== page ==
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 Public Meeting to discuss the future of the Assynt Visitor Centre, 9 November 2016, Lochinver, Scottish Borders

Public Meeting to discuss the future of the Assynt Visitor Centre, 9 November 2016, Lochinver

Public Meeting to discuss the future of the Assynt Visitor Centre, 9 November 2016, Lochinver

• 37 people attended the meeting chaired by Helen Acreman.
• Madeline MacPhail gave a brief history of the Assynt Visitor Centre which opened in 1995. Visitors to the centre said they were more likely to stay longer and return to Assynt. In 2003 the owners of the building, Highlands and Island Enterprise, sold it on the open market to a company registered off-shore in Guernsey. Visit Scotland still continue to lease the building. However nowadays visitors book and get information online: hence the income stream for Visit Scotland has nearly disappeared.
• A letter was received from the owners of the building in Lochinver in June 2016 stating that Visit Scotland was considering pulling out and asking if the local community was interested in either leasing or purchasing it. Visit Scotland has subsequently given the local community a commitment that there “will be a manned presence in Lochinver in 2017”.
• A possible future model for Assynt was provided by the community owned and run Visitor Centre in Gairloch which had been run by Visit Scotland. The local Development Trust supplied a custom-built building which the community runs with two part time staff and volunteers. The income, which has jumped from £4000pa to £20,000pa., comes from the shop and cafι and from running training courses and events. They have offered to come and talk to us. It was noted that the Gairloch centre sold crafts mostly from around Scotland rather than locally made.
• The purpose of the meeting was to gather ideas and explore the way forward. The meeting was opened to the floor.

Points of financial clarification were sought
• Visit Scotland spend around £30,000 per annum on wages, rent etc. Two local people are employed to keep the Centre open seven days per week from Easter to October.
• There is a tacit lease where each party can withdraw with 45 days’ notice. The current lease is due in May 2017. No one could predict what the owners would do with the building if VS withdrew. It was suggested that there may be a clause in the deeds to say that the Assynt Community Council have a say in what the building is used for.
• VS get a grant each year from the Highland Council to run visitor centres in the Highlands. However the grant each year has been reducing and may be coming to an end.
• Starting point would be a business plan with all the ideas and a projection of what these might earn. We need to quantify the enormous uncertainties about the costs and make enquiries with the owners. There are a number of buildings in Lochinver and this might not be the best option.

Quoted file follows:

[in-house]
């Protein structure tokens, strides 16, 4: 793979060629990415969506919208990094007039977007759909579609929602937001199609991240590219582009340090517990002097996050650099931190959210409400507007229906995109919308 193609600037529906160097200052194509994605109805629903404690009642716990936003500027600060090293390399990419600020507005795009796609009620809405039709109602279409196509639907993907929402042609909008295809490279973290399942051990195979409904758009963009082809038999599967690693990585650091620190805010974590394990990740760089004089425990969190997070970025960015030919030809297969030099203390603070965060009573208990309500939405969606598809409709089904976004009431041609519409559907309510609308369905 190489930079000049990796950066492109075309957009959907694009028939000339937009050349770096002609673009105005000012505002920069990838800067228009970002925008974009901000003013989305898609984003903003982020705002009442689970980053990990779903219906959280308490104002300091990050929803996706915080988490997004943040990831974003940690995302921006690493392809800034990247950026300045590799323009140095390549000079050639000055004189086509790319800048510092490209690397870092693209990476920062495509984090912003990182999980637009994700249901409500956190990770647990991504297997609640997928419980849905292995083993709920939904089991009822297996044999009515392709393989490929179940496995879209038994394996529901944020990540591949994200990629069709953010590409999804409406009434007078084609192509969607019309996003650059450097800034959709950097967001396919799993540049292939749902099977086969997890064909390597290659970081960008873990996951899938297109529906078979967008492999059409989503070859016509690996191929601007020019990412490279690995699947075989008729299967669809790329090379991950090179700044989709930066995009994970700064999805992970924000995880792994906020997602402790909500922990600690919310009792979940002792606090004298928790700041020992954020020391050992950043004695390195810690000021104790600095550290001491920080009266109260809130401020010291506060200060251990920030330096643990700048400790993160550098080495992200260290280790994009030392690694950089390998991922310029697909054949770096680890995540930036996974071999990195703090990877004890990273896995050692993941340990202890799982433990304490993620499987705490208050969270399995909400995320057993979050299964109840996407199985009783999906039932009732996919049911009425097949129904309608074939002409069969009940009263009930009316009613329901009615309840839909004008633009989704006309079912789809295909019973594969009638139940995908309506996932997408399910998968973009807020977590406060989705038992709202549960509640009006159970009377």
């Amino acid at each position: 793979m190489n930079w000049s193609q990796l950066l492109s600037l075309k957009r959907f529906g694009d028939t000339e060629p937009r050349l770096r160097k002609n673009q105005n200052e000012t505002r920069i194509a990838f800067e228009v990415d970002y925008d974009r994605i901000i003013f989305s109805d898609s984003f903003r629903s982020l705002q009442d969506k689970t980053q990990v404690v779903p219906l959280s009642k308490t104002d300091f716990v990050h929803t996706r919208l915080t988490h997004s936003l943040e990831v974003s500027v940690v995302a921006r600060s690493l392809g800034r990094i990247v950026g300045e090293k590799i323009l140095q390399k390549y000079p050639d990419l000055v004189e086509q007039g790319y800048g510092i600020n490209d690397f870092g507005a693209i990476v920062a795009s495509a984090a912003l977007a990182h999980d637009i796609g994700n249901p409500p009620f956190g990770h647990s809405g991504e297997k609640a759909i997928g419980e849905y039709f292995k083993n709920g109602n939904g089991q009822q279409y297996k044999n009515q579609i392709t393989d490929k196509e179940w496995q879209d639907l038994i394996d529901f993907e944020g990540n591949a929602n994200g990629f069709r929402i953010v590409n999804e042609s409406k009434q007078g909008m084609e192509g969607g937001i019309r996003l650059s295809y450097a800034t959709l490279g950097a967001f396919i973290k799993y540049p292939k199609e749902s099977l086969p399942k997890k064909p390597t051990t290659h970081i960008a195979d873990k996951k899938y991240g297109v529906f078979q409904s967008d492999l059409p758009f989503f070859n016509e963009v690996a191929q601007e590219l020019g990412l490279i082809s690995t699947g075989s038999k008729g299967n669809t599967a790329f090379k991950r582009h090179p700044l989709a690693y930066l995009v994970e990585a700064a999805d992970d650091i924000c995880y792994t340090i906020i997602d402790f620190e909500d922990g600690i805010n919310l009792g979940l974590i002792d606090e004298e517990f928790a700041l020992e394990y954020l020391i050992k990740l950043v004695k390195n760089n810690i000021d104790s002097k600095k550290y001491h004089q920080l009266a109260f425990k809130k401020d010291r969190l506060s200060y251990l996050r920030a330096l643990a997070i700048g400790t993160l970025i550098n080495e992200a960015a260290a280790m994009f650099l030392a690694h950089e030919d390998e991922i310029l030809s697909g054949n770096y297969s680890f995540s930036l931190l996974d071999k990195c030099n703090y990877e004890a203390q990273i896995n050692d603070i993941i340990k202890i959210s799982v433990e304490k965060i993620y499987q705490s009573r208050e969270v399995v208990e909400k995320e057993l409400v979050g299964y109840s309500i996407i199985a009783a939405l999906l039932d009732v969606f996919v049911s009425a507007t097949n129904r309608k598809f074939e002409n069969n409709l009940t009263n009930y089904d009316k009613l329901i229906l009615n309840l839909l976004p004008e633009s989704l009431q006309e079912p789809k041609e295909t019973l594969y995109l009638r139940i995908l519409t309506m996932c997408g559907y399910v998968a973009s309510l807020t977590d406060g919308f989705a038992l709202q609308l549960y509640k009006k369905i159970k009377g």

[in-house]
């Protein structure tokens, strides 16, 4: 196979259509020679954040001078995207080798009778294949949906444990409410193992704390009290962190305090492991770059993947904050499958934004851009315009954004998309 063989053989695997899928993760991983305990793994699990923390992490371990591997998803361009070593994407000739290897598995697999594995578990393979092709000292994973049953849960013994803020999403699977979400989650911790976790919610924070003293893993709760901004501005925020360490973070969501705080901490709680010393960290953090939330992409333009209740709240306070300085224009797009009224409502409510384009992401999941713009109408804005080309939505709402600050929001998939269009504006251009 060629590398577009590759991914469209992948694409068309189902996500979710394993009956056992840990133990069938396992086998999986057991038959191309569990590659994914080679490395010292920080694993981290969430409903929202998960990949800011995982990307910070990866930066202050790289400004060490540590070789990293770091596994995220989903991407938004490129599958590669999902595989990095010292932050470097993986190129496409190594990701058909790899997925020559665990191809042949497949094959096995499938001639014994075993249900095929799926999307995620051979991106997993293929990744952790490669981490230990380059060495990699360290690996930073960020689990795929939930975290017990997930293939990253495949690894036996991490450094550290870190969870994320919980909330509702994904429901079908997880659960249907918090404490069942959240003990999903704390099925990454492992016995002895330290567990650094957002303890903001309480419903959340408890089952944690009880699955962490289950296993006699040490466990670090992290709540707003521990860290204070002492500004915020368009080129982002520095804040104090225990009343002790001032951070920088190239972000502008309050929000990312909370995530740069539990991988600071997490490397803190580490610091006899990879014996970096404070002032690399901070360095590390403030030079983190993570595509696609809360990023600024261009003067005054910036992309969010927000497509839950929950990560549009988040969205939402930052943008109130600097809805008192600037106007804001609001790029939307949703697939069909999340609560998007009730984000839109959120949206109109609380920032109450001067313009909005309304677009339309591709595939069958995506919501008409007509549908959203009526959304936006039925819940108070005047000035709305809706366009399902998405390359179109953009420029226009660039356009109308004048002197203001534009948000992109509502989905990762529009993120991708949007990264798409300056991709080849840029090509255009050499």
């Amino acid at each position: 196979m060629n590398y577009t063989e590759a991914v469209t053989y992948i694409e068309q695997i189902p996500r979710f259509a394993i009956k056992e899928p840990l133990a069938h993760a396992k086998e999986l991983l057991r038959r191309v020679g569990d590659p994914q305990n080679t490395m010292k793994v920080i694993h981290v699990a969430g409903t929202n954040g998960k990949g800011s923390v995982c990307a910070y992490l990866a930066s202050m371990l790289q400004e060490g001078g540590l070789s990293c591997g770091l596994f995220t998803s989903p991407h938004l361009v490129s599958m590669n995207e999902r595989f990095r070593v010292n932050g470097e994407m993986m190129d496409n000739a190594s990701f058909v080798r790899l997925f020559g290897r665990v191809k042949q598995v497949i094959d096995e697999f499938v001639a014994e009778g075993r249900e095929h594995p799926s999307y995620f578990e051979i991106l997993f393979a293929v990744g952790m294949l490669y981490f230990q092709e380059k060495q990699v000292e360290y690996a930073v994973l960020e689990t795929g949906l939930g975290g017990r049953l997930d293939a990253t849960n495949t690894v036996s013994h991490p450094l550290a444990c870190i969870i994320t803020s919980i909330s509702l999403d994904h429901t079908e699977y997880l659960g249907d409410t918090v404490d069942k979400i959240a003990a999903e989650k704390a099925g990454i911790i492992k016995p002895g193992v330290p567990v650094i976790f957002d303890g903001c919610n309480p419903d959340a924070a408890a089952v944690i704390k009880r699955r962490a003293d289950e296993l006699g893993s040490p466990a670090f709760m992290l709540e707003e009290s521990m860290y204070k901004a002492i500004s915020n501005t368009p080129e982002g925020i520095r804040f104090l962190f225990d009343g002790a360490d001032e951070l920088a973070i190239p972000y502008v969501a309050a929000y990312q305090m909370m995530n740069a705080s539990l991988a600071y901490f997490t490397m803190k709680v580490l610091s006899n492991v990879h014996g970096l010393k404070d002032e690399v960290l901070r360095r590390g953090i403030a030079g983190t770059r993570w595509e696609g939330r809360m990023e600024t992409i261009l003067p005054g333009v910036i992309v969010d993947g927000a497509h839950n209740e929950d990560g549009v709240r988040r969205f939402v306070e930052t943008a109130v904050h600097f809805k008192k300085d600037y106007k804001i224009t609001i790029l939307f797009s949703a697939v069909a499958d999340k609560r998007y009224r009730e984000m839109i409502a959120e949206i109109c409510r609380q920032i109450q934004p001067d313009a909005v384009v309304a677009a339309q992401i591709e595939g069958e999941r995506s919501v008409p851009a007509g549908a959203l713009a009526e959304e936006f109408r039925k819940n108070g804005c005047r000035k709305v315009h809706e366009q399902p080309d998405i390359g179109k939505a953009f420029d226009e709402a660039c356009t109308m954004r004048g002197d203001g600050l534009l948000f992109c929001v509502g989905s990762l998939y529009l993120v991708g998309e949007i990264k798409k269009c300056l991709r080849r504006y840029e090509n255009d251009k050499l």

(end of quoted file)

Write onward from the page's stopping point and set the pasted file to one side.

Suggestions as to the possible future uses of a visitor centre.
• Wet weather venue. A charge could be made for entry to the exhibition space. The existing exhibition space could be revamped for pool tables or slot machines.
• Centre of knowledge with interactive interpretation: geology centre and/or a wildlife/ecology centre; culture; archive & genealogy.
• Future of the centre linked to the NC500.
• A multiplicity of uses/possible income streams.
• Place to sell Made in Assynt crafts. However, it was felt that this would kill the monthly market in the Village Hall and thus lose the Hall a £1000 income. Selling crafts would not save the Centre: a lot of crafts would need to be sold to make a difference.
• Opportunities to help visitors book ahead, to find them a deer watching opportunity or boat trip for example, or to book them, or arrange for them, a specific tour or guided walk and charge 10%.
• Retailing could be the future direction of travel and that as more folk came to Assynt there would be more scope to sell (albeit considering local sensitivities).
• Should consider the arts and heritage such as at Timespan and Brora Heritage Centre which make use of volunteers as part of the operation.
• Space for sculptures and visiting artists to display their artwork a gallery/shop.
• Charity shop.
• Voluntary scheme to help cover costs.
• Ullapool Museum was being revamped and that people came in to find out about the heritage and the wildlife. There is a charge to enter.
• There are over 16k visitors annually-we could charge £1 entry fee/use of the toilets.
• Two separate things: a museum type centre and a place to give information to tourists that could be based in the Mission for example.
• Define the physical boundaries of Assynt (it was confirmed that “Welcome to Assynt” signs were in progress).

The current building and its suitability.
• There was some hesitation about getting involved in a project which may become a white elephant and that we first needed to prepare a business case.
• Starting point must be to find out the owner’s intentions regarding the lease, whether they would be prepared to sell and, if so, the possible asking price.
• The fabric of the building was not in good shape: in particular the metal work at the front was rotting. A professional survey of the building would be required.
• The possibility of moving to cheaper premises was raised. The vacant room at the Mission was instanced.
• There was a need to focus on what the community wanted and what we expect to achieve and then think about how to pay for it.

Conclusion
It was agreed that notes of the meeting would be published in the Assynt News and emailed to all attendees as well as put on the Discover Assynt FB page.
Further meetings would follow and a working party set up to follow through and discuss any further suggestions.

Public Meeting to discuss the future of the Assynt Visitor Centre, 9 November 2016, Lochinver, Scotland